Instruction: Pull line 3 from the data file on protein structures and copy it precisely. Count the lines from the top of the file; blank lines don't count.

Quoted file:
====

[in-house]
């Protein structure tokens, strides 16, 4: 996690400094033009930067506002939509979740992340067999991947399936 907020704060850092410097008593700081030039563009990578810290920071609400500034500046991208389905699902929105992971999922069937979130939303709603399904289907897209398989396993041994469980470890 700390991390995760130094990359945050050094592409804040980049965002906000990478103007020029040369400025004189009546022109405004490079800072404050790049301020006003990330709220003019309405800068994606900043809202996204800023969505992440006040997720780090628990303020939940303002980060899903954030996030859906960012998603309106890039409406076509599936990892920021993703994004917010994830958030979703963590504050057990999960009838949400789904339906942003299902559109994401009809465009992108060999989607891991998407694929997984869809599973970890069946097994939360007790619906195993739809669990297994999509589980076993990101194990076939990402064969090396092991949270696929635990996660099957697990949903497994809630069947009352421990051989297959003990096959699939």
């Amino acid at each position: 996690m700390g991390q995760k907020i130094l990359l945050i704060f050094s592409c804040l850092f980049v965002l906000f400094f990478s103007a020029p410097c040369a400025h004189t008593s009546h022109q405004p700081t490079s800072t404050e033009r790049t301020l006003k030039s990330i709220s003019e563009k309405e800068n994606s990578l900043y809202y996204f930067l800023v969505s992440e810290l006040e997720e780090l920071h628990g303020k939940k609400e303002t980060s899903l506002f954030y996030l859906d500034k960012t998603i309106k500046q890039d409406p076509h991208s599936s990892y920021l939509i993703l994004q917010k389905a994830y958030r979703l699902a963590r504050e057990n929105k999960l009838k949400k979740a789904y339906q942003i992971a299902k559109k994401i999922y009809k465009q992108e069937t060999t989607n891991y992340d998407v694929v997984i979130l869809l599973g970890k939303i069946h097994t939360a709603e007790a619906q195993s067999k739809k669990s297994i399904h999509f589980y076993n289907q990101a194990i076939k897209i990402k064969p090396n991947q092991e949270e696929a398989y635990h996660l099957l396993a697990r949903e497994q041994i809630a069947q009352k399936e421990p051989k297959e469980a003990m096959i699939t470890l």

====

């Amino acid at each position: 996690m700390g991390q995760k907020i130094l990359l945050i704060f050094s592409c804040l850092f980049v965002l906000f400094f990478s103007a020029p410097c040369a400025h004189t008593s009546h022109q405004p700081t490079s800072t404050e033009r790049t301020l006003k030039s990330i709220s003019e563009k309405e800068n994606s990578l900043y809202y996204f930067l800023v969505s992440e810290l006040e997720e780090l920071h628990g303020k939940k609400e303002t980060s899903l506002f954030y996030l859906d500034k960012t998603i309106k500046q890039d409406p076509h991208s599936s990892y920021l939509i993703l994004q917010k389905a994830y958030r979703l699902a963590r504050e057990n929105k999960l009838k949400k979740a789904y339906q942003i992971a299902k559109k994401i999922y009809k465009q992108e069937t060999t989607n891991y992340d998407v694929v997984i979130l869809l599973g970890k939303i069946h097994t939360a709603e007790a619906q195993s067999k739809k669990s297994i399904h999509f589980y076993n289907q990101a194990i076939k897209i990402k064969p090396n991947q092991e949270e696929a398989y635990h996660l099957l396993a697990r949903e497994q041994i809630a069947q009352k399936e421990p051989k297959e469980a003990m096959i699939t470890l």